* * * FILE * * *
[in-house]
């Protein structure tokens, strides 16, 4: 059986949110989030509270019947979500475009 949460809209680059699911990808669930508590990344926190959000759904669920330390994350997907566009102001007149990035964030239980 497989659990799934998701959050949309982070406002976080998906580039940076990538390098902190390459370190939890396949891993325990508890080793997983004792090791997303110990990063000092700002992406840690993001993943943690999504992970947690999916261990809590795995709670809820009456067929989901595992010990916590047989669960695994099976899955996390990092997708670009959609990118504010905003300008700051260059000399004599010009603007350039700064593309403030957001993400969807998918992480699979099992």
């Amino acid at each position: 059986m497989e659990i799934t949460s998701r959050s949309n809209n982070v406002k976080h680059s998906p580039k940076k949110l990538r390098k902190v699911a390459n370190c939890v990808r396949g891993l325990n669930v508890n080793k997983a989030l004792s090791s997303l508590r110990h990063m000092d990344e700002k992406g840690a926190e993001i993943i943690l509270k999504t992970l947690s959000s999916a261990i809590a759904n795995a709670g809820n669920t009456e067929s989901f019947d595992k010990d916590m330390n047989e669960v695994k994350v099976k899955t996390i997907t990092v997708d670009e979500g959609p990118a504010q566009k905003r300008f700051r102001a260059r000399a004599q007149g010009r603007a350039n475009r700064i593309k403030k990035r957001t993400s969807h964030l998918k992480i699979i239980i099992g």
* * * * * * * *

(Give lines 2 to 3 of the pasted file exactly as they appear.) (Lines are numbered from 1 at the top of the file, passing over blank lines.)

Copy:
């Protein structure tokens, strides 16, 4: 059986949110989030509270019947979500475009 949460809209680059699911990808669930508590990344926190959000759904669920330390994350997907566009102001007149990035964030239980 497989659990799934998701959050949309982070406002976080998906580039940076990538390098902190390459370190939890396949891993325990508890080793997983004792090791997303110990990063000092700002992406840690993001993943943690999504992970947690999916261990809590795995709670809820009456067929989901595992010990916590047989669960695994099976899955996390990092997708670009959609990118504010905003300008700051260059000399004599010009603007350039700064593309403030957001993400969807998918992480699979099992």
């Amino acid at each position: 059986m497989e659990i799934t949460s998701r959050s949309n809209n982070v406002k976080h680059s998906p580039k940076k949110l990538r390098k902190v699911a390459n370190c939890v990808r396949g891993l325990n669930v508890n080793k997983a989030l004792s090791s997303l508590r110990h990063m000092d990344e700002k992406g840690a926190e993001i993943i943690l509270k999504t992970l947690s959000s999916a261990i809590a759904n795995a709670g809820n669920t009456e067929s989901f019947d595992k010990d916590m330390n047989e669960v695994k994350v099976k899955t996390i997907t990092v997708d670009e979500g959609p990118a504010q566009k905003r300008f700051r102001a260059r000399a004599q007149g010009r603007a350039n475009r700064i593309k403030k990035r957001t993400s969807h964030l998918k992480i699979i239980i099992g």